The Google Doodle on December 11 celebrates one of America’s most revolutionary astronomers. Annie Jump Cannon would have turned 151 today. She’s known for creating the Harvard Classification Scheme, which classifies stars based on their temperatures.
Here’s what you need to know:
1. Cannon Was Completely Deaf
She was completely deaf after suffering from Scarlet Fever when she was in her 30s. Due to this, she never married as she found it difficult to socialize. Cannon contracted the fever while she was in Europe to photograph the 1893 solar eclipse in Spain. Her work there was honored at the 1936 World’s Fair, her work was given the title “In the Footsteps of Columbus.” Despite her achievements, an issue of The Woman Citizen in June 1924 illustrated her low-profile, when the magazine reported:
The traffic policeman on Harvard Square does not recognize her name. The brass and parades are missing. She steps into no polished limousine at the end of the day’s session to be driven by a liveried chauffeur to a marble mansion.
2. Her Mother Gave Her a Love of the Stars
Cannon got her love of the stars from her mother while she was growing up in Dover, Delaware, in the 19th century. Her mother, Mary Jump, taught Cannon about the constellations and encouraged her daughter to follow her love of science at Wellesley College in Massachusetts where Cannon majored in Math and Chemistry . Her father, Wilson, was a ship builder and state senator. Cannon’s mother was Wilson Cannon’s second marriage.
3. She Was at a Loss After Her Mother Died
After her mother died in 1894, Cannon became more interested in education, as the loss made her want to get away from home. Since graduating from Wellesley in 1884, Cannon had lived back at her family home in Delaware. Prior to her mother’s death, during her time at home, Cannon wrote in her journal:
I am sometimes very dissatisfied with my life here. I do want to accomplish something, so badly. There are so many things that I could do if I only had the money. And when I think that I might be teaching and making money, and still all the time improving myself it makes me feel unhappy and as if I were not doing all that I can.
She worked for a while at her alma-mater, Wellesley College, while she also studied for a masters in astronomy. Eventually her work there took her to Radcliffe College where she enrolled in classes so she could use their state-of-the-art telescopes. In addition to her academic pursuits, Cannon was also a passionate suffragette and member of the National Women’s party.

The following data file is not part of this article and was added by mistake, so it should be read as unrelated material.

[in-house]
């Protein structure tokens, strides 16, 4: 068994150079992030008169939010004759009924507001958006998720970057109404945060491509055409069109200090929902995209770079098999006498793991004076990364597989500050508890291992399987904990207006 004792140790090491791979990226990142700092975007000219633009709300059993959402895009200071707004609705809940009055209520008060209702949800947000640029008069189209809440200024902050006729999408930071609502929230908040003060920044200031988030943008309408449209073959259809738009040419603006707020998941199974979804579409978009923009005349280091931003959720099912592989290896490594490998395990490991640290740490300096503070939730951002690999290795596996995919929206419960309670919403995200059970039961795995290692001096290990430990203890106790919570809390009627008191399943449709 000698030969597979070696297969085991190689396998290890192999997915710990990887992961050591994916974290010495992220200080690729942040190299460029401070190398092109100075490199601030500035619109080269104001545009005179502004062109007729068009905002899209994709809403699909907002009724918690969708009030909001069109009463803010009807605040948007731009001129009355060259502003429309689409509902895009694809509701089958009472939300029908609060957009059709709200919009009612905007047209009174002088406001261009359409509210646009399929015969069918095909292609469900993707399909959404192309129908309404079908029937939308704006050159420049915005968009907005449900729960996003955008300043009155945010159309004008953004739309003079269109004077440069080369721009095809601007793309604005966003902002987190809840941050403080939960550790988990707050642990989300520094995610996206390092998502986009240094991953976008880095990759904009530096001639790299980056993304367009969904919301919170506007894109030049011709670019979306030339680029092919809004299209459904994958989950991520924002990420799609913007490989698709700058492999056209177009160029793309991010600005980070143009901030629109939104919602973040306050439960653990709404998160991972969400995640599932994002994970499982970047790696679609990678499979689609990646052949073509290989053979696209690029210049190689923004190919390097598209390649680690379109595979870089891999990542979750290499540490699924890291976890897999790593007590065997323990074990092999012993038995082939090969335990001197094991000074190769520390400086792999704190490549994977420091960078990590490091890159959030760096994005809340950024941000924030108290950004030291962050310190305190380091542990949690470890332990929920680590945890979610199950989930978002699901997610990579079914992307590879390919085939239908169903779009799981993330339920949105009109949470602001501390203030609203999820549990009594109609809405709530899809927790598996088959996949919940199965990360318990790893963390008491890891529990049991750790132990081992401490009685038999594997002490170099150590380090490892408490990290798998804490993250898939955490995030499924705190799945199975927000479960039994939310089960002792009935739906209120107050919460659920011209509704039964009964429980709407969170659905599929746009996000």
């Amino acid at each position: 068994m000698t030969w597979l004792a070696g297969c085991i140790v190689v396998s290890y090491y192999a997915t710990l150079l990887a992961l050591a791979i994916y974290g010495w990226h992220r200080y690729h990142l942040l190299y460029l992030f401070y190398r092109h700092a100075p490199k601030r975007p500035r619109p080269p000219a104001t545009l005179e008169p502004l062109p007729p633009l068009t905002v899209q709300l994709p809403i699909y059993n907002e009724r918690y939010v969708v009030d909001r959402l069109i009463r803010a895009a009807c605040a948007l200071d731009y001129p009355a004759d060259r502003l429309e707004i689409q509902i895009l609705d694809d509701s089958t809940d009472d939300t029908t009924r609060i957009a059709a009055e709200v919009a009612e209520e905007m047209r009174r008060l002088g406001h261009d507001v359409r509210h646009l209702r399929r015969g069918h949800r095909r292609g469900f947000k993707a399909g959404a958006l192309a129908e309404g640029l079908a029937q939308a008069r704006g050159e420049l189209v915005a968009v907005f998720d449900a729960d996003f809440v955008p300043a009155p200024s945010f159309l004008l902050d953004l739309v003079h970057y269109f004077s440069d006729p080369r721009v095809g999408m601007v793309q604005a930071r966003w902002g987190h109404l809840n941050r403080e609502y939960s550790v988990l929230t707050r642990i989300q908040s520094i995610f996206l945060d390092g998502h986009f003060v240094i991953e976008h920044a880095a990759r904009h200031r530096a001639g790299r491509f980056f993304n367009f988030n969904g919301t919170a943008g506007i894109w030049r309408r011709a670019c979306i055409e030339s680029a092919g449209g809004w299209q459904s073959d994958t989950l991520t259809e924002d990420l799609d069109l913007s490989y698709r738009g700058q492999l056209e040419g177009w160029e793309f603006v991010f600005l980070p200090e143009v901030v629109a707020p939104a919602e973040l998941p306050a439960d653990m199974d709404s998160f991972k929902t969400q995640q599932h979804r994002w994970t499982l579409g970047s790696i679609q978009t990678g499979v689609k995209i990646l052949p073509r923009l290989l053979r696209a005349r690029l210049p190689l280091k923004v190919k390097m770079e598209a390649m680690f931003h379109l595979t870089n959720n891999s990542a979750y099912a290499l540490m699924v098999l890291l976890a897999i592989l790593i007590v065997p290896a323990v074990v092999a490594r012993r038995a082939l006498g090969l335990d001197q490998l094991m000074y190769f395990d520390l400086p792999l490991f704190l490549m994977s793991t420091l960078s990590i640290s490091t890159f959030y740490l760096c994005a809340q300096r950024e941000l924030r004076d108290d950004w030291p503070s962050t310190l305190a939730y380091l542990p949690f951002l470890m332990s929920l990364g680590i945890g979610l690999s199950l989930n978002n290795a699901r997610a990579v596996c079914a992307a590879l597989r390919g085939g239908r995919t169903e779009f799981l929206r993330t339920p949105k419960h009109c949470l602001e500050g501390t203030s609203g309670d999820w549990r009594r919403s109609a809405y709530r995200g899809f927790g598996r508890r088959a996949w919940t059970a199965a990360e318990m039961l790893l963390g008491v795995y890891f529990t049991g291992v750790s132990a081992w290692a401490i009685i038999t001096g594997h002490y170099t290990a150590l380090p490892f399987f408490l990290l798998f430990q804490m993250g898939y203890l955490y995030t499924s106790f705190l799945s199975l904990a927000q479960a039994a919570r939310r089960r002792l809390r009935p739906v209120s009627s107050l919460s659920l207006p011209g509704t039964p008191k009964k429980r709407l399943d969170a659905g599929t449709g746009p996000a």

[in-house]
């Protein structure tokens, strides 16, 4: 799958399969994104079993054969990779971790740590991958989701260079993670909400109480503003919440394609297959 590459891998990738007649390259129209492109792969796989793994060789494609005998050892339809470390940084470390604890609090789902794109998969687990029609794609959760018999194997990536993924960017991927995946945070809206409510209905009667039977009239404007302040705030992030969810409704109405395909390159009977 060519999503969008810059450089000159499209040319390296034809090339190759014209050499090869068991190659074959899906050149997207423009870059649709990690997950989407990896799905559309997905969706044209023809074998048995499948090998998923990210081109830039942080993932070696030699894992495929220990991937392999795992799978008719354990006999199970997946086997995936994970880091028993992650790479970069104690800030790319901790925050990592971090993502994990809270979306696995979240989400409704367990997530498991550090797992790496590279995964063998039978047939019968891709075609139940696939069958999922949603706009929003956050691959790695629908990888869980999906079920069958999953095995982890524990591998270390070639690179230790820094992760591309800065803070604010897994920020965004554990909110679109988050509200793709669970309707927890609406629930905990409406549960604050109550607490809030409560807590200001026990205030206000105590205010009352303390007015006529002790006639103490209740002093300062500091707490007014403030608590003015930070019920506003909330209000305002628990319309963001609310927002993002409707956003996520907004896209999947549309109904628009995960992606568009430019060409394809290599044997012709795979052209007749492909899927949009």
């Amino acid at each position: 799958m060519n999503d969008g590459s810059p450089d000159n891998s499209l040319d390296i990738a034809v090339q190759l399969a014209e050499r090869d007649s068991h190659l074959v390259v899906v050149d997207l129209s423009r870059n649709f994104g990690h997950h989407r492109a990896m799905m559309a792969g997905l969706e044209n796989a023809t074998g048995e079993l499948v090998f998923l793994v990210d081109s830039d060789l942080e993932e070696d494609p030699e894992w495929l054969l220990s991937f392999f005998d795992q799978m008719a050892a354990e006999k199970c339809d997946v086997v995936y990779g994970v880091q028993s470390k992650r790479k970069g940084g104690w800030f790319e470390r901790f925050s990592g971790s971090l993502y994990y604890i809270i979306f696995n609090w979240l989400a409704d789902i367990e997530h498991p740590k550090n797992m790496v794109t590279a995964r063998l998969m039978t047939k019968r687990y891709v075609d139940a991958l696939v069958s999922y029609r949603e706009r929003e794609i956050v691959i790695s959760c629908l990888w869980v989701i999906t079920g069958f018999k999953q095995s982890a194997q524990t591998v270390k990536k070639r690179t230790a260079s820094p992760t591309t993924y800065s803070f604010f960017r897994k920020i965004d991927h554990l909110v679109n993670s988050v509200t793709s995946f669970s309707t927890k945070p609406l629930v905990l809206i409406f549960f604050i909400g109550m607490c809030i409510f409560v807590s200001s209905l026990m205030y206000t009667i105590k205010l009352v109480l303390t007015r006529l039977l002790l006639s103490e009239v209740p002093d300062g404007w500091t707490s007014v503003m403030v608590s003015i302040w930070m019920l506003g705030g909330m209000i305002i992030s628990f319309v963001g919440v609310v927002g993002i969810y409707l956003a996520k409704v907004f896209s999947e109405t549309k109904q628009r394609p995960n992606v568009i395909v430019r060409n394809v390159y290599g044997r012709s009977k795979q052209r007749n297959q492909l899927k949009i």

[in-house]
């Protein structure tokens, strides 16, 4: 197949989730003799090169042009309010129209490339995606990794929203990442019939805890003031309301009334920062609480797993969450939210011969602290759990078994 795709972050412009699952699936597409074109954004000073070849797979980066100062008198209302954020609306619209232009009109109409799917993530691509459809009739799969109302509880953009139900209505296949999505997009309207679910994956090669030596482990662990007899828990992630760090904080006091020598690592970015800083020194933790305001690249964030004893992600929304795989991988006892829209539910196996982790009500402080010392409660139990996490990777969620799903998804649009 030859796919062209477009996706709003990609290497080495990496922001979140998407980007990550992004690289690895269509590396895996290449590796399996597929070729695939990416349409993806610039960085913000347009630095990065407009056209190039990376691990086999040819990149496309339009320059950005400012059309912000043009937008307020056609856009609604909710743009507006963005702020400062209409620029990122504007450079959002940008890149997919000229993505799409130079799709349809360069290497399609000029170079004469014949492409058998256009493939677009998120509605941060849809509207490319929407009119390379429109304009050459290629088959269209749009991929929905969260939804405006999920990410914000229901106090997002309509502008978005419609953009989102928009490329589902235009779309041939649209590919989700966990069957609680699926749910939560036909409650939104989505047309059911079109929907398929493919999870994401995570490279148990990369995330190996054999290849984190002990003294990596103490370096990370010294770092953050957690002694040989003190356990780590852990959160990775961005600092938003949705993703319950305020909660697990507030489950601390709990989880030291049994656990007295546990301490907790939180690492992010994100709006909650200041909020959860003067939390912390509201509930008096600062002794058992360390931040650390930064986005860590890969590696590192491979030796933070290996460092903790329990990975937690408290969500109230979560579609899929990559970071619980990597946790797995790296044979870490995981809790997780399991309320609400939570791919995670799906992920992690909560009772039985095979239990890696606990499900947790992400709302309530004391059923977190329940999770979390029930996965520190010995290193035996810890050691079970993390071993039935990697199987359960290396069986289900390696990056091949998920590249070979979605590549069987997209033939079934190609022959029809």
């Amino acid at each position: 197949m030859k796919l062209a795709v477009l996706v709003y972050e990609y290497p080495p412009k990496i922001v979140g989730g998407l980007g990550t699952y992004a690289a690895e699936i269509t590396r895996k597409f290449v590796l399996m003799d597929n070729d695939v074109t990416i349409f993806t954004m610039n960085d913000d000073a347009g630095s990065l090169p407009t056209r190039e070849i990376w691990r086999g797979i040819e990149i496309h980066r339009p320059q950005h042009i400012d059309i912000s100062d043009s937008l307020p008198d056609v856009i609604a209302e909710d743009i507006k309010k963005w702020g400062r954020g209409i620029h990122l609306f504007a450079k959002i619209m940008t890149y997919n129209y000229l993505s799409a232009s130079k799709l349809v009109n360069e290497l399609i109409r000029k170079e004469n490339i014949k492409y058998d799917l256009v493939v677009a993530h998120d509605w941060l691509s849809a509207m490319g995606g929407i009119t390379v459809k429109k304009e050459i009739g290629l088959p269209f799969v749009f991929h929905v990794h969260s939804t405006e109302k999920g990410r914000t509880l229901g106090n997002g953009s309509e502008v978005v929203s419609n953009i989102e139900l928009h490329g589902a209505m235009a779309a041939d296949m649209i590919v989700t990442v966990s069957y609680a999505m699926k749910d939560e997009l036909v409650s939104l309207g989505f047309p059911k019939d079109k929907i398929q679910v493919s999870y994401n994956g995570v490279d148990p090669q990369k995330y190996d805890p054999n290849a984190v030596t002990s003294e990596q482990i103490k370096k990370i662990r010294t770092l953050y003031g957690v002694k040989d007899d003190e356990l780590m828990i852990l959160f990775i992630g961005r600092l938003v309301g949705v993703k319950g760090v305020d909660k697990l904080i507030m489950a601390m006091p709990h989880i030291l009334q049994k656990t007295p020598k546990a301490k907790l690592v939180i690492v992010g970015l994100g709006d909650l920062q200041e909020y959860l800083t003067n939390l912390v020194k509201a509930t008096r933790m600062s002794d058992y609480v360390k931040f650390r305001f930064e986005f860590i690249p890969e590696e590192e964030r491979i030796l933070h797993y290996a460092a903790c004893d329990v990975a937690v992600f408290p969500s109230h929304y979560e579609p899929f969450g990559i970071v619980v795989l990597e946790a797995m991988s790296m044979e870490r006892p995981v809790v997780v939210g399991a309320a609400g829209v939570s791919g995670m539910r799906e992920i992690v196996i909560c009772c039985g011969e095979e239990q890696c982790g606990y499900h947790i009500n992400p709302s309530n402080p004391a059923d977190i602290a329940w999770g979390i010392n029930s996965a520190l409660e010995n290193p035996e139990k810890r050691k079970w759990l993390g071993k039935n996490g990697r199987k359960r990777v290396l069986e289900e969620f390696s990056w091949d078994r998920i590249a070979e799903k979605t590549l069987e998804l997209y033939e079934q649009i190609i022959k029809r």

4. She Cataloged 500,000 Stars During Her Time Working at Harvard
When she finished her studies at Radcliffe, she got a job at the Harvard Observatory, working for the renowned Edward C. Pickering. It was there that she developed her system for classifying stars. During her time at Harvard, she cataloged 500,000 stars. You can listen to a documentary about her time at Harvard above. Under Pickering, Cannon and a group of other revolutionary women became known was the “Harvard Observatory computers.” At the time of their hiring in the late 19th century, a Smithsonian article points out “Contemporary science actually warned against women and education, in the belief that women were too frail to handle the stress.” This came from Harvard professor Edward Clarke’s theory in his 1873 book, “Sex in Education,” where he wrote:
A woman’s body could only handle a limited number of developmental tasks at one time—that girls who spent to much energy developing their minds during puberty would end up with undeveloped or diseased reproductive systems.
5. The American Astronomical Society Hands Out the Annie Cannon Award Every Year
She died in April 1941 in Cambridge, Massachusetts, at the age of 77. In her honor the American Astronomical Society presents the Annie Jump Cannon Award to the best female astronomers. The winner of the award in 2014 was Emily Levesque. The website of the AAS describes the award as:
The Annie Jump Cannon Award is for outstanding research and promise for future research by a postdoctoral woman researcher. It is given to a North American female astronomer within five years of receiving her PhD in the year designated for the award. For example, the recipient of a PhD in 2011 would be eligible for the 2016 award (which must be applied for in calendar year 2015), but not for the 2017 award (which would be applied for in calendar year 2016). The Cannon Award includes an honorarium of $1,500 and an invitation to give an invited talk at a meeting of the AAS, for which travel expenses will be paid. Self nominations are allowed.